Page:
Mother Of Stillborn Baby Gets Apology From Facebook Then Hit With Adoption Ads

An American journalist -- who penned an emotional letter to tech companies to change the way they advertise to women who experience stillbirth -- got an apology from Facebook but hours later was hit with adoption ads.

At one of the saddest times of her life, Gillian Brockell kept seeing ads on social media that rubbed salt into her very new and raw wounds.

The Washington Post video editor called on tech companies to rethink how they target ads after she was inundated with baby-related promotions after delivering her stillborn son in December.

She said even after she opted out of the pregnancy ads, she began being served ads that assumed her baby had been born.

"But didn’t you also see me googling “braxton hicks vs. preterm labor” and “baby not moving”?

"Did you not see the three days of silence, uncommon for a high-frequency user like me?" she wrote.

"And then the announcement with keywords like 'heartbroken' and 'problem' and 'stillborn' and the 200 teardrop emoticons from my friends? Is that not something you could track?"

The grieving woman wrote to Facebook, Instagram, Experien and Twitter saying if they were watching closely enough to deduce she had been pregnant, they should have realised her baby had died.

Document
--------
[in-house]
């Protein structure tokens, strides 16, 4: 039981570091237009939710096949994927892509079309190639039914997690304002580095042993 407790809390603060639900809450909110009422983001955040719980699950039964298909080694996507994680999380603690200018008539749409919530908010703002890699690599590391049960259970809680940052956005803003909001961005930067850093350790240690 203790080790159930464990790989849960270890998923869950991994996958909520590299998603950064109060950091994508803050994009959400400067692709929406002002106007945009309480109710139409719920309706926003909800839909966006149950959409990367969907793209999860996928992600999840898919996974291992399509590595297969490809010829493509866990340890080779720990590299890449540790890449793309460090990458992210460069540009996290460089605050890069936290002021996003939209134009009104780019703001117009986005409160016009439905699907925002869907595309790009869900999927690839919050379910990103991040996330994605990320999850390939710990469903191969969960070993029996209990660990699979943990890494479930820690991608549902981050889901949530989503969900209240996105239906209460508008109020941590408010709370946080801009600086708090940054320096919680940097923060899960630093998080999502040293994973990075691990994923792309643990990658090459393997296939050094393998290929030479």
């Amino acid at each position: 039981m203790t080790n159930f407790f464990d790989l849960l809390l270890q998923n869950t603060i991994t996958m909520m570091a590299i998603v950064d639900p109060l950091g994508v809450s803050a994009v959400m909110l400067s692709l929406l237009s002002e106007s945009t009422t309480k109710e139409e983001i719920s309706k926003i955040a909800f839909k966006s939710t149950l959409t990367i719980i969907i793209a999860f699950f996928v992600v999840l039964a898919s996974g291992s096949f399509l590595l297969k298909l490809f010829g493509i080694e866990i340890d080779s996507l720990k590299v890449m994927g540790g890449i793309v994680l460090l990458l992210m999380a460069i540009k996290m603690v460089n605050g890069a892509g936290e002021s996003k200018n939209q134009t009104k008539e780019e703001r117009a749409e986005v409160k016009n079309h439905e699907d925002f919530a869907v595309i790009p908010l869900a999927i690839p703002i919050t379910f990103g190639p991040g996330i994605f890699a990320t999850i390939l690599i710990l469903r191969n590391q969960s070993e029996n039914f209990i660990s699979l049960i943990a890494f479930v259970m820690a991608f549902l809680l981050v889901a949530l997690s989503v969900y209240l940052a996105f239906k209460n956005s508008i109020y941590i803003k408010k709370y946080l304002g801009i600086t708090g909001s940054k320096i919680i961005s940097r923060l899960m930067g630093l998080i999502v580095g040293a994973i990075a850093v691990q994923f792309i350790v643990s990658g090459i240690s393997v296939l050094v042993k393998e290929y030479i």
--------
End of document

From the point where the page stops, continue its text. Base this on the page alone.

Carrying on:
Her tweet was shared 24,000 times and the open letter was also published on The Washington Post.

She said social media isn’t set up for grief, it’s set up for profit, despite the reality of tragedy in modern life.

There are six stillborn babies a day in Australia. Each year about 24,000 babies are stillborn in the United States.

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The Washington DC-based journalist said when she had tried to actively discourage the technology companies from showing her the pregnancy-related promotions, they kept coming.

"When we... click 'I don't want to see this ad,' and even answer your 'Why?' with the cruel-but-true 'It's not relevant to me,' do you know what your algorithm decides?

"It decides you've given birth, assumes a happy result, and deluges you with ads for the best nursing bras... tricks to get the baby to sleep through the night... and the best strollers to grow with your baby.

Facebook's vice-president of marketing Rob Goldman made a public apology, tweeting, "We have a setting available that can block ads ... it still needs improvement, but please know that we are working on it."

But less than 24 hours after the apology, baby-related products and experiences had been replaced by adoption ads.

Frustrated, Brockell tagged Goldman on Twitter.

"And here's a look at how effective it is when you finally do find the corner of Facebook where you can turn off parenting ads"

"Just came up on my feed. (And no, I have not been googling about adoption".

Twitter also apologised and Facebook has asked to speak privately with Brockell following the adoption ads.

If you have experienced pregnancy loss, stillbirth or the loss of a newborn and would like support, you can phone SANDS on 1300 072 637 or visit their website.

Featured Image: Facebook 

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